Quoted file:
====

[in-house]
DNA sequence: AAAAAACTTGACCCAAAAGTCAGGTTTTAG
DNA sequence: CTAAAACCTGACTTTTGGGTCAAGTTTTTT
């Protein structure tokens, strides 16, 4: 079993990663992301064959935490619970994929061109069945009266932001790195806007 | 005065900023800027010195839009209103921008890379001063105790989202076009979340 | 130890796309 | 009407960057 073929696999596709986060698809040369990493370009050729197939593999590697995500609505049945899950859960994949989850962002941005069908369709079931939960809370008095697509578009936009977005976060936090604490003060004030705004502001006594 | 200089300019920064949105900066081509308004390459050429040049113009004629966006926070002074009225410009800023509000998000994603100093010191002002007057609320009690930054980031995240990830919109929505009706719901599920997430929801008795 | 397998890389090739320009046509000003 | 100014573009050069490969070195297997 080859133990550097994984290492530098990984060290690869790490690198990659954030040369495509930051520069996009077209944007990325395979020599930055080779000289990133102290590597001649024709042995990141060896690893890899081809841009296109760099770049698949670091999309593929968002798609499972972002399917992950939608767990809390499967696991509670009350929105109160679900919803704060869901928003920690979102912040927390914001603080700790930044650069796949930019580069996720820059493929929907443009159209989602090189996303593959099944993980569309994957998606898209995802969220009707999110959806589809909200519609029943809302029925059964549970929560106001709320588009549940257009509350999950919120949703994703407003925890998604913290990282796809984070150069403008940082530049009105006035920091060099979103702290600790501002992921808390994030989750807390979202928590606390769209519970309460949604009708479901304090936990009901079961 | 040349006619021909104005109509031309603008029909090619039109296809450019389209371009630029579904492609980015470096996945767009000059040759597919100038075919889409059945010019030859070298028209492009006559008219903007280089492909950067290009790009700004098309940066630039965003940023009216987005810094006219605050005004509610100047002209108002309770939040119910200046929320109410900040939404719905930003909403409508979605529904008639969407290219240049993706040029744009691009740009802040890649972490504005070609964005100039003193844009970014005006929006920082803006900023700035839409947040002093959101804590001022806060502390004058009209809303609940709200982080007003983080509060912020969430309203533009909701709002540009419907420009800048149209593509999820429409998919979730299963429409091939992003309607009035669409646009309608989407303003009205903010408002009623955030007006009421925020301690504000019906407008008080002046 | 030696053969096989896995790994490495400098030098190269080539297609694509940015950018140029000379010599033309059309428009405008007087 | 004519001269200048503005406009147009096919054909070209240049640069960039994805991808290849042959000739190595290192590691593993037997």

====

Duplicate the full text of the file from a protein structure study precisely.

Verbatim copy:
[in-house]
DNA sequence: AAAAAACTTGACCCAAAAGTCAGGTTTTAG
DNA sequence: CTAAAACCTGACTTTTGGGTCAAGTTTTTT
């Protein structure tokens, strides 16, 4: 079993990663992301064959935490619970994929061109069945009266932001790195806007 | 005065900023800027010195839009209103921008890379001063105790989202076009979340 | 130890796309 | 009407960057 073929696999596709986060698809040369990493370009050729197939593999590697995500609505049945899950859960994949989850962002941005069908369709079931939960809370008095697509578009936009977005976060936090604490003060004030705004502001006594 | 200089300019920064949105900066081509308004390459050429040049113009004629966006926070002074009225410009800023509000998000994603100093010191002002007057609320009690930054980031995240990830919109929505009706719901599920997430929801008795 | 397998890389090739320009046509000003 | 100014573009050069490969070195297997 080859133990550097994984290492530098990984060290690869790490690198990659954030040369495509930051520069996009077209944007990325395979020599930055080779000289990133102290590597001649024709042995990141060896690893890899081809841009296109760099770049698949670091999309593929968002798609499972972002399917992950939608767990809390499967696991509670009350929105109160679900919803704060869901928003920690979102912040927390914001603080700790930044650069796949930019580069996720820059493929929907443009159209989602090189996303593959099944993980569309994957998606898209995802969220009707999110959806589809909200519609029943809302029925059964549970929560106001709320588009549940257009509350999950919120949703994703407003925890998604913290990282796809984070150069403008940082530049009105006035920091060099979103702290600790501002992921808390994030989750807390979202928590606390769209519970309460949604009708479901304090936990009901079961 | 040349006619021909104005109509031309603008029909090619039109296809450019389209371009630029579904492609980015470096996945767009000059040759597919100038075919889409059945010019030859070298028209492009006559008219903007280089492909950067290009790009700004098309940066630039965003940023009216987005810094006219605050005004509610100047002209108002309770939040119910200046929320109410900040939404719905930003909403409508979605529904008639969407290219240049993706040029744009691009740009802040890649972490504005070609964005100039003193844009970014005006929006920082803006900023700035839409947040002093959101804590001022806060502390004058009209809303609940709200982080007003983080509060912020969430309203533009909701709002540009419907420009800048149209593509999820429409998919979730299963429409091939992003309607009035669409646009309608989407303003009205903010408002009623955030007006009421925020301690504000019906407008008080002046 | 030696053969096989896995790994490495400098030098190269080539297609694509940015950018140029000379010599033309059309428009405008007087 | 004519001269200048503005406009147009096919054909070209240049640069960039994805991808290849042959000739190595290192590691593993037997």